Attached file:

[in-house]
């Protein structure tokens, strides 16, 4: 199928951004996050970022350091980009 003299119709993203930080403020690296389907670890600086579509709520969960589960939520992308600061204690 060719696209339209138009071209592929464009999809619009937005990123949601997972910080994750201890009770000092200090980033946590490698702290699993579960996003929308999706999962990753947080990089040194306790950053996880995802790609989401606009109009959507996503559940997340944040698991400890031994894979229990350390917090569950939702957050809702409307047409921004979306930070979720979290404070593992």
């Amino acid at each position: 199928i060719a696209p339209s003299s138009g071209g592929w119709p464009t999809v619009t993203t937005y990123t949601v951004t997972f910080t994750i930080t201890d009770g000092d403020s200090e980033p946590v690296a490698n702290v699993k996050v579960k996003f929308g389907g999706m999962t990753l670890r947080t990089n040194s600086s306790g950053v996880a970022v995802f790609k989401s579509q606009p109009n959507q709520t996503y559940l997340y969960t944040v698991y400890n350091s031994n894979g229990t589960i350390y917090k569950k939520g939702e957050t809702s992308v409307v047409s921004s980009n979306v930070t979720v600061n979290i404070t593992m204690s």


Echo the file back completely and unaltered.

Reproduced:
[in-house]
């Protein structure tokens, strides 16, 4: 199928951004996050970022350091980009 003299119709993203930080403020690296389907670890600086579509709520969960589960939520992308600061204690 060719696209339209138009071209592929464009999809619009937005990123949601997972910080994750201890009770000092200090980033946590490698702290699993579960996003929308999706999962990753947080990089040194306790950053996880995802790609989401606009109009959507996503559940997340944040698991400890031994894979229990350390917090569950939702957050809702409307047409921004979306930070979720979290404070593992």
């Amino acid at each position: 199928i060719a696209p339209s003299s138009g071209g592929w119709p464009t999809v619009t993203t937005y990123t949601v951004t997972f910080t994750i930080t201890d009770g000092d403020s200090e980033p946590v690296a490698n702290v699993k996050v579960k996003f929308g389907g999706m999962t990753l670890r947080t990089n040194s600086s306790g950053v996880a970022v995802f790609k989401s579509q606009p109009n959507q709520t996503y559940l997340y969960t944040v698991y400890n350091s031994n894979g229990t589960i350390y917090k569950k939520g939702e957050t809702s992308v409307v047409s921004s980009n979306v930070t979720v600061n979290i404070t593992m204690s």